Lara Mamikonian, M.D., is a Benjamin District 25 alumni and one of the many shining stars for whom Benjamin District 25 provided a solid educational foundation and helped lay the roots for blossoming careers.
Dr. Mamikonian and her husband, Mitchell Block, M.D., met during their medical residency, have been married seven years, and are the parents of two-year-old twins, Andrew and Samuel. The family resides in Virginia Beach, VA., Brother, Alex, a 1991 Ben25 grad, is active military in the Navy, and her parents have relocated to Williamsburg, VA.
A member of the Benjamin class of 1993, Dr. Mamikonian is a graduate of Leysin American School in Switzerland (1997); and received her bachelor’s degree in French and Russian from Dickinson College, in Carlisle, PA (2001). After changing career goals during her senior year, she then spent a year completing pre-med classes at Bryn Mawr College. She graduated medical school at University of Rochester School of Medicine and Dentistry (2006), completed a three-year pediatric residency in Rochester, and a pediatric critical care medicine fellowship at Duke University (2012).
Six years ago, Dr. Mamikonian joined the pediatric intensive care unit (PICU) as a pediatric intensivist at Children’s Hospital of the King’s Daughters, the only free-standing children’s hospital in Virginia.
“Our PICU is a combined unit, multi-disciplinary and cardiac critical care,” explains Dr. Mamikonian, who in addition to clinical time and residency education serves on the hospital’s resuscitation outcomes committee and is medical director of Extracorporeal Membrane Oxygenation (ECMO)---a form of lung or heart and lung bypass for respiratory or cardiac failure.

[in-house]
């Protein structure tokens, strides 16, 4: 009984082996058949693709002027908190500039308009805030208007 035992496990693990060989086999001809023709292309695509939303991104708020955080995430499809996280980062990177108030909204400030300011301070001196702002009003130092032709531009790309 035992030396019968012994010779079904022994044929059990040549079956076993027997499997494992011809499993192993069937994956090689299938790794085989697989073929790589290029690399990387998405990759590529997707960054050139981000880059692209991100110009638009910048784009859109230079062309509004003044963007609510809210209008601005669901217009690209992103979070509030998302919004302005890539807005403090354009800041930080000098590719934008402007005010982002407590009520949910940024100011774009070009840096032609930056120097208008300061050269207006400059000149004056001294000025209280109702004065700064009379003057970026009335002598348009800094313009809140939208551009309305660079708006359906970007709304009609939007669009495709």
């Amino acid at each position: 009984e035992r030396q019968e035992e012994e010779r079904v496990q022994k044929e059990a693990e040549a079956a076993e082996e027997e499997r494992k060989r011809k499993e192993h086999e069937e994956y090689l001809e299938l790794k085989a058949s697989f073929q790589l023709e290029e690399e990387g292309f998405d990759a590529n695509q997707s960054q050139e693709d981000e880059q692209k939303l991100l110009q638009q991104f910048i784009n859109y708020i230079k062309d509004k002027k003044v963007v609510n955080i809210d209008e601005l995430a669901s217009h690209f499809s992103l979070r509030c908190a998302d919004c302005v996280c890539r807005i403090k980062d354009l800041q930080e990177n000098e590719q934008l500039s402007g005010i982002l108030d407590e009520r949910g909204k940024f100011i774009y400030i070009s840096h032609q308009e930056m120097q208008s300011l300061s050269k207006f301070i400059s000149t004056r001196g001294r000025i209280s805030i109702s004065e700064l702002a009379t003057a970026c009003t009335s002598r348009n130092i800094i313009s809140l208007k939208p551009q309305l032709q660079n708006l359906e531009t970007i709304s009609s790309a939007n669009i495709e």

“I chose critical care because I like inpatient medicine and taking care of a broad patient population,” says Dr. Mamikonian, who sees patients from newborn age into their mid-20s with a wide variety of medical issues. “It suits my personality as I am very meticulous and detail-oriented. I like the hands on work which requires me to place central lines, chest tubes and breathing tubes.”
“At Benjamin and Evergreen I distinctly remember our music teacher, Gussie Williams, very fondly, and second grade with Jan Newingham when we worked on several fun plays,” she recalls. Benjamin teachers who made a lasting impact include Mark Mason, social studies, Mark Bradbury, science, and Diann Gerrity, reading/language arts.
“Although I remember liking science, I was a huge bookworm and am still an avid reader,” she states. “The wonderful Benjamin 25 teachers helped lead me to my first chosen career of teaching. But I realized I was not cut out for the classroom and developed a passion for medicine only when I was nearing the end of college.”
Dr. Mamikonian says she was never athletic during her Benjamin and Evergreen days, but she does fondly remember when the new gym was built at Benjamin and attended a sock hop dance which helped to kick things off. She was part of the Benjamin spelling team and says she suspects every eighth grade girl was on the pom-pom squad that year. In addition, she fondly recalls the outdoor education trip and 8th grade trip.